Stars aim to revive wooly jumpers

Brad ThompsonThe West Australian
AFL players Tom Hawkins and Nat Fyfe want to use wool in football jumpers.
Camera IconAFL players Tom Hawkins and Nat Fyfe want to use wool in football jumpers. Credit: Australian Wool Innovation

Fremantle star Nat Fyfe and Geelong powerhouse Tom Hawkins have signed up with the wool industry to help weave the iconic Australian fibre back into the great Australian game.

Fyfe earned his first All-Australian jumper last night, while Hawkins narrowly missed out on selection. But the footballers are on the same team when it comes to supporting woolgrowers.

The country boys want to see the industry kick some goals through the Fibre of Football campaign, launched by Australian Wool Innovation to put the sport back in touch with its humble beginnings in the 1850s when the son of a pastoralist was looking at ways for cricketers to stay fit over the winter.

AWI sealed a deal to make 100 per cent merino wool jumpers available to fans next year. All clubs will sell the 21 micron jumpers with heritage designs along with wool scarves and beanies.

The industry body said it was proud to put the wool "back into football where it belongs" in an era dominated by synthetics.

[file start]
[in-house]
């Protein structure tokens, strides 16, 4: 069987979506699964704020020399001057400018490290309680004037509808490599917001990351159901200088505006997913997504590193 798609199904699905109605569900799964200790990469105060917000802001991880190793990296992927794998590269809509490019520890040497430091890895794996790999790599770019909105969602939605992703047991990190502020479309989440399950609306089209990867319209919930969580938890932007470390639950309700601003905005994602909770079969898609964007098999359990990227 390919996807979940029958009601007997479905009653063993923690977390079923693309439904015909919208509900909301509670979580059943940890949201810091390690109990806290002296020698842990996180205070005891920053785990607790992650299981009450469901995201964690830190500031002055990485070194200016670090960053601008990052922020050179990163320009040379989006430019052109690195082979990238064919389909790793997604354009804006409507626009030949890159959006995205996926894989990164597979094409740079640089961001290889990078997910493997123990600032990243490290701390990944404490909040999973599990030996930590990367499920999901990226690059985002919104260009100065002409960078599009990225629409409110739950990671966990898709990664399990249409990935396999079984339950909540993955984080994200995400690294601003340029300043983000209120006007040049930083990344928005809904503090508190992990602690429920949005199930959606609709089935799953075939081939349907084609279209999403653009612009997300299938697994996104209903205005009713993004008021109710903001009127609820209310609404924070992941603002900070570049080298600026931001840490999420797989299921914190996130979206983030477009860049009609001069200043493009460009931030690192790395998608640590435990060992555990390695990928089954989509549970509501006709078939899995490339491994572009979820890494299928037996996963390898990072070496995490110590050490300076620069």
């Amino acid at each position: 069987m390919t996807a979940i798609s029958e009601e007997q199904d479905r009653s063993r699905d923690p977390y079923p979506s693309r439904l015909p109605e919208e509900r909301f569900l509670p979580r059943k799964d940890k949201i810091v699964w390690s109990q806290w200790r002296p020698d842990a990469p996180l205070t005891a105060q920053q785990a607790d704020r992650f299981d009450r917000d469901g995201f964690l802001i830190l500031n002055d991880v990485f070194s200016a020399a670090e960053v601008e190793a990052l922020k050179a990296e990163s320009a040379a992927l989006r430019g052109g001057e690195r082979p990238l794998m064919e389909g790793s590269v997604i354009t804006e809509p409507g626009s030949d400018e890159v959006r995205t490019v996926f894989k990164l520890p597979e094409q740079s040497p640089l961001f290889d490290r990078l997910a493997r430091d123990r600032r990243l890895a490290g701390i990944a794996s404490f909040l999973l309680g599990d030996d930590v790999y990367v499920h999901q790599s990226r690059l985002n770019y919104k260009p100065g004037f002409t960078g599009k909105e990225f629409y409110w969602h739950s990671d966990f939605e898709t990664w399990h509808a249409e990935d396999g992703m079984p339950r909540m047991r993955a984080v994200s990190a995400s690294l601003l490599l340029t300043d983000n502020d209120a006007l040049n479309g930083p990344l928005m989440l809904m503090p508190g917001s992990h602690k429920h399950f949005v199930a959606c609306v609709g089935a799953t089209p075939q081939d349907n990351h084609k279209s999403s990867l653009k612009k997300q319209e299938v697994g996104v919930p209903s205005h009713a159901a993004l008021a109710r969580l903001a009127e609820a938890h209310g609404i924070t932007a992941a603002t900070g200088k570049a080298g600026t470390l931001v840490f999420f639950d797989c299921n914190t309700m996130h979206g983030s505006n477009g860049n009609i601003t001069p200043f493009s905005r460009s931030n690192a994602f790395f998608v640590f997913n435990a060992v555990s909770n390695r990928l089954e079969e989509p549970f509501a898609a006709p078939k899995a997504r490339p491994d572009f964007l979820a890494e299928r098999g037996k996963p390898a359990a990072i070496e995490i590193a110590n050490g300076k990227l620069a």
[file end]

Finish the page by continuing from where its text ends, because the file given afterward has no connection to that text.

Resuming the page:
The campaign is also putting wool back into the playing gear of country footy clubs. AWI and an Australian manufacturer are testing wool-blend guernseys in Victoria and plan to make them available to WA clubs.

Past and present stars will feature when AWI picks its Ultimate Wool Team of players with links to the industry.

Mt Barker brothers Jim and Phil Krakouer, who have family ties to shearing, and Kukerin merino stud master Ross Ditchburn are among the contenders.

Fyfe, who is handy with the shears as well as the Sherrin, is a certainty along with Hawkins.

The 22-year-old's family run a trucking business carting wool, livestock and grain in Lake Grace. He has a road train licence and helps with the business during time out of the AFL spotlight.

Fyfe told AWI he wanted to promote the importance of farming and wool-growing.

Hawkins, raised on a wool and cropping property in Finley in NSW, signed up for similar reasons.

When Fremantle played in Geelong last month, they put aside AFL rivalries to be photographed for AWI's Beyond the Bale magazine.

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